Electronic Design

What's All This Refrigerator Stuff, Anyhow?


I plan to write about four refrigerators and an icebox; let’s see what happens.... About a year ago, the radio said that Whirlpool had won the $30 million contest for an Efficient Refrigerator. “They used Fuzzy Logic to improve the compressor, and the efficiency was improved by a factor of 3.” Wow! How did they do that? A few months later, I read in Machine Design that Whirlpool’s machine was 29% more efficient than the 1993 Federal standards. Well, that’s not 3:1, but it’s still quite an improvement.

I later read in Popular Science that the basic old refrigerator design was already 20% better than the Federal specs, so they only had to make an additional 9% improvement to win the contest. Well, an improvement from –20% to –29% is a relative improvement of about 11%. And about 1/3 of this was attributed to the Fuzzy Logic, which was not used to improve the compressor, but only to set the best time for the defrost cycle.

Then Mr. R. Shattuck of Gillette, Pa., suggested that you can connect the wiring for the defrost timer over to the switched side of the thermostat. This is an old refrigeration engineer’s trick, so the defrost timer only runs when the compressor is running. If it’s a cold day and nobody opens the refrigerator’s door, then the time between defrost cycles is extended. If it’s hot and the kids are opening the door a lot, the compressor will run a lot, and the time between defrost cycles will decrease. This may provide as much gain in efficiency as is claimed by Fuzzy Logic. The alleged advantages of FL are kind of Fuzzy when you compare it to this old trick.

Now, I was still looking for a case that had a really serious debate between a good FL system and a good “conventional” system. A friend sent me a data sheet on a Fuzzy-Logic-based oven controller made by Space Industries in Texas. It claimed to provide a 10X advantage—0.3°C accuracy vs. 3°C for the “conventional” oven controller.

But I saw some data showing that this controller didn’t just approach the set point and then slow down and stop. It kept cooling long after the oven temperature fell below the set point, and it kept the heater turned on long after the temperature rose above the set point. Why didn’t this controller recognize that it was approaching the set point, then slow down, turn off the heat, and settle promptly? An engineer at this company said that if the mass of the oven was nominal, the overshoot was negligible. But I observed that the data sheet for this oven said that it was rated at full accuracy with large or small thermal mass. This controller appeared to ring and oscillate for hours at any light amount of mass.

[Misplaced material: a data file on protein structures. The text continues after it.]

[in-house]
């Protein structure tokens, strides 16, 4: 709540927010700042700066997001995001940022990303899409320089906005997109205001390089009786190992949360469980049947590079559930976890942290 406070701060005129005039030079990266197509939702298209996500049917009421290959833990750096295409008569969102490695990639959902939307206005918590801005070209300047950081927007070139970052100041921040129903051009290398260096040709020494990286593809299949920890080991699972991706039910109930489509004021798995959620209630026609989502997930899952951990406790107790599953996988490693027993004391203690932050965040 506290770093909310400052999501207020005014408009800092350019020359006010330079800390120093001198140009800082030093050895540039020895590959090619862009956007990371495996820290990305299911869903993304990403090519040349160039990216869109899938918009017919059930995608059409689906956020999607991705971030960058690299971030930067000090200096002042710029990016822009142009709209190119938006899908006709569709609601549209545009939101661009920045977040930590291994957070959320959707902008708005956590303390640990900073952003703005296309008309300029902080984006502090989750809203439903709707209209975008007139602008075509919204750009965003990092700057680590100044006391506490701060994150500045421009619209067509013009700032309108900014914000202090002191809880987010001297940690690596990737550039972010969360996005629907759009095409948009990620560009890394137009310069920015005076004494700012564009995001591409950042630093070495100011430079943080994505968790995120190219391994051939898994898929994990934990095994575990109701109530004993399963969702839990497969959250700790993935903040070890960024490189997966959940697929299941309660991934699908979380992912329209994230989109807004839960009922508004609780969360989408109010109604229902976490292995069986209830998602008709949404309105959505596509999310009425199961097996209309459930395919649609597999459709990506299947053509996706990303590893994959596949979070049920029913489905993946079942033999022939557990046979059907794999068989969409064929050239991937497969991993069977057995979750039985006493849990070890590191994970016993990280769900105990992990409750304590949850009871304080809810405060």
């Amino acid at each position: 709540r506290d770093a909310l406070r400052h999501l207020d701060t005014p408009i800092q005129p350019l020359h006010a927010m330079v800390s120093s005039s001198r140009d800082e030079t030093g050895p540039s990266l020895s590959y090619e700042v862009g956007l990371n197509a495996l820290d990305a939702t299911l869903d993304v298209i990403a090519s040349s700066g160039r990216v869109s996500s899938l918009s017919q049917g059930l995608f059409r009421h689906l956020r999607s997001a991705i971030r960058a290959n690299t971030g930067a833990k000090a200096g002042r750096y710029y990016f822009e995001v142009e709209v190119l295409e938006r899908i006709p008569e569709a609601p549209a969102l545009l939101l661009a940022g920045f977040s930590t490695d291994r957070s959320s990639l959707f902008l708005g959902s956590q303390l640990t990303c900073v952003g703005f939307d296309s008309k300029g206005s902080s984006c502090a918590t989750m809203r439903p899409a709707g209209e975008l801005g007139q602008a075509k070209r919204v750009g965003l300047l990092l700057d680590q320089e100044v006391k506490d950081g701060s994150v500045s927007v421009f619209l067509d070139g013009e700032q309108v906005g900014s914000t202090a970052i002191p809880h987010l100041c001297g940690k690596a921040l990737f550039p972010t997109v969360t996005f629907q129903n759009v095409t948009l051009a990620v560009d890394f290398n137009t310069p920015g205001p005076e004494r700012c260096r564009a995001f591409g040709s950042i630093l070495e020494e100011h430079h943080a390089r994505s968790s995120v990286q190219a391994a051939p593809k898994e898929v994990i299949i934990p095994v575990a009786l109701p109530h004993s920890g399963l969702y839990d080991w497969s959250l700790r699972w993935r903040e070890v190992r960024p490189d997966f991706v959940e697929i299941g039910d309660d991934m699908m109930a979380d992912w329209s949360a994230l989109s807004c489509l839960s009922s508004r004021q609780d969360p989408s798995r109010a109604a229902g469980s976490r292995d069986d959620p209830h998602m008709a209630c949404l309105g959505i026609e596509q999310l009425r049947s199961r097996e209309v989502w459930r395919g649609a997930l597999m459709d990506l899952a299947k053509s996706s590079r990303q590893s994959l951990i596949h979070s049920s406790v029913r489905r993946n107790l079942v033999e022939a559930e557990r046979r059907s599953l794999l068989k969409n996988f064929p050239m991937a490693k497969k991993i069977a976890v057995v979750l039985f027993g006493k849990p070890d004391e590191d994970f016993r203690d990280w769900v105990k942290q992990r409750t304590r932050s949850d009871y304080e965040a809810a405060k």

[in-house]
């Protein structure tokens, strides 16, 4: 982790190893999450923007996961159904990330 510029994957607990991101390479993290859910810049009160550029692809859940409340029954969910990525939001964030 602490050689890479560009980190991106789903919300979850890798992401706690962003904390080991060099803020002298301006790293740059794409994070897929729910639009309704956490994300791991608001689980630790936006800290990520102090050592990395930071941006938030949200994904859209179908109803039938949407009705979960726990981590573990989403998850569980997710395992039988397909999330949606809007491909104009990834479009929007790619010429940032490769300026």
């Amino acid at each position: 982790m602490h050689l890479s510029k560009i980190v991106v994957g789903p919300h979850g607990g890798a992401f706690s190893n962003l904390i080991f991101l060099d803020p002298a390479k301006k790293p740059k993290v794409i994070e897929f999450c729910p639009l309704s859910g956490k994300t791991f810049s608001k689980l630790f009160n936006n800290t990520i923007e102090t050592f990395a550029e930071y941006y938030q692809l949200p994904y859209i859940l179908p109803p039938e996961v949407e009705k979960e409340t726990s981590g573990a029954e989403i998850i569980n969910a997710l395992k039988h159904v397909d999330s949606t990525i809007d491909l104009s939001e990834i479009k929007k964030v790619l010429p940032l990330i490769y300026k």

I volunteered to help redesign this oven controller, because I know how to make a good controller for a simple case like this. I volunteered to do this with an analog controller (a quad op amp), or a digital controller, or a Fuzzy controller. The company responded that since the controller met specs, they had no interest in further improvements. I knew I could make some serious improvements, because the Fuzzy controller responded only to the temperature error and that error’s rate of change. Thus, it was like a P-D controller—Proportional and Derivative terms. I knew how to make a PID controller, which added an Integral term. By adding an integrating term to increase the gain for long-term errors, I could cut back on the Proportional Gain and improve the damping a lot. (If you don’t have any Integral Term, it forces you to turn up the proportional gain to get good accuracy, which causes the ringing.) In fact, I bet I could meet 0.03°C....

Well, the engineer at this company decided he didn’t want to be helped. That reminds me of the old lady who had to be helped across the street by five Boy Scouts because she did not want to cross the street.

I studied this some more. Some people—even guys at USC—claim that there’s an inordinate number of Fuzzy Rules you have to write in Fuzzy Logic if you advance from 2 dimensions to 3 or 4 variables. If you want to write 7 rules for each dimension, then you’d have to increase the number of rules you write from 49 to 343 to 2401. Wow, that’s a heavy load. I mean, the Fuzzy Logic enthusiasts always say it’s fun and easy to write the rules for Fuzzy Logic. Oh, yeah, but it gets tedious when you have to write 300 rules, and when you have to write 2400, that really gets to be hard work. So most Fuzzy engineers decide that they don’t have to use 3 variables—they can get perfectly fine results with 2 variables (they may be wrong....).